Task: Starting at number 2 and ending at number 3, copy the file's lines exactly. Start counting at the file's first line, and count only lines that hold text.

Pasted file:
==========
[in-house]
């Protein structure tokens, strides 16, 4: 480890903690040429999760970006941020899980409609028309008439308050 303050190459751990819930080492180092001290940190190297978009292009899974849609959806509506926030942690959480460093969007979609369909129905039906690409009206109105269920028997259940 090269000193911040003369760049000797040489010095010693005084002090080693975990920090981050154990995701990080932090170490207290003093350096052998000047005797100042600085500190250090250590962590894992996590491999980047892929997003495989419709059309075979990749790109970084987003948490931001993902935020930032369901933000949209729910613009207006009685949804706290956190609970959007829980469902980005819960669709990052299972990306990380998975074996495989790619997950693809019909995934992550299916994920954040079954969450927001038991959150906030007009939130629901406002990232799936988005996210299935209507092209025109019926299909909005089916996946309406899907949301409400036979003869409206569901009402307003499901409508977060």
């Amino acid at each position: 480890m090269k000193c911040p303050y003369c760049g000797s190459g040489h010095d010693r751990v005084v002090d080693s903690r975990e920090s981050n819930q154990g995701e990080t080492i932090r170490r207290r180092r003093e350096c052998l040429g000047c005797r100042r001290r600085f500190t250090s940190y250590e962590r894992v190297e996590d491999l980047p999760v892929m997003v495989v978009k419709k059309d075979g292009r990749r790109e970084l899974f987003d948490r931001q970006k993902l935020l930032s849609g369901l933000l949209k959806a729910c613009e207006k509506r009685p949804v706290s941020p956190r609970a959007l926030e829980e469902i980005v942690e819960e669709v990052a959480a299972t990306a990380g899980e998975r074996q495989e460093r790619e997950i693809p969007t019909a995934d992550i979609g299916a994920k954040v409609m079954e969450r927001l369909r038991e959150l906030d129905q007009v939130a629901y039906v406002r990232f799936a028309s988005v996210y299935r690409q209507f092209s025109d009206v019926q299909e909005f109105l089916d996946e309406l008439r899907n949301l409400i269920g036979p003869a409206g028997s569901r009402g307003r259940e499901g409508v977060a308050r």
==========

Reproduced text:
């Protein structure tokens, strides 16, 4: 480890903690040429999760970006941020899980409609028309008439308050 303050190459751990819930080492180092001290940190190297978009292009899974849609959806509506926030942690959480460093969007979609369909129905039906690409009206109105269920028997259940 090269000193911040003369760049000797040489010095010693005084002090080693975990920090981050154990995701990080932090170490207290003093350096052998000047005797100042600085500190250090250590962590894992996590491999980047892929997003495989419709059309075979990749790109970084987003948490931001993902935020930032369901933000949209729910613009207006009685949804706290956190609970959007829980469902980005819960669709990052299972990306990380998975074996495989790619997950693809019909995934992550299916994920954040079954969450927001038991959150906030007009939130629901406002990232799936988005996210299935209507092209025109019926299909909005089916996946309406899907949301409400036979003869409206569901009402307003499901409508977060």
């Amino acid at each position: 480890m090269k000193c911040p303050y003369c760049g000797s190459g040489h010095d010693r751990v005084v002090d080693s903690r975990e920090s981050n819930q154990g995701e990080t080492i932090r170490r207290r180092r003093e350096c052998l040429g000047c005797r100042r001290r600085f500190t250090s940190y250590e962590r894992v190297e996590d491999l980047p999760v892929m997003v495989v978009k419709k059309d075979g292009r990749r790109e970084l899974f987003d948490r931001q970006k993902l935020l930032s849609g369901l933000l949209k959806a729910c613009e207006k509506r009685p949804v706290s941020p956190r609970a959007l926030e829980e469902i980005v942690e819960e669709v990052a959480a299972t990306a990380g899980e998975r074996q495989e460093r790619e997950i693809p969007t019909a995934d992550i979609g299916a994920k954040v409609m079954e969450r927001l369909r038991e959150l906030d129905q007009v939130a629901y039906v406002r990232f799936a028309s988005v996210y299935r690409q209507f092209s025109d009206v019926q299909e909005f109105l089916d996946e309406l008439r899907n949301l409400i269920g036979p003869a409206g028997s569901r009402g307003r259940e499901g409508v977060a308050r």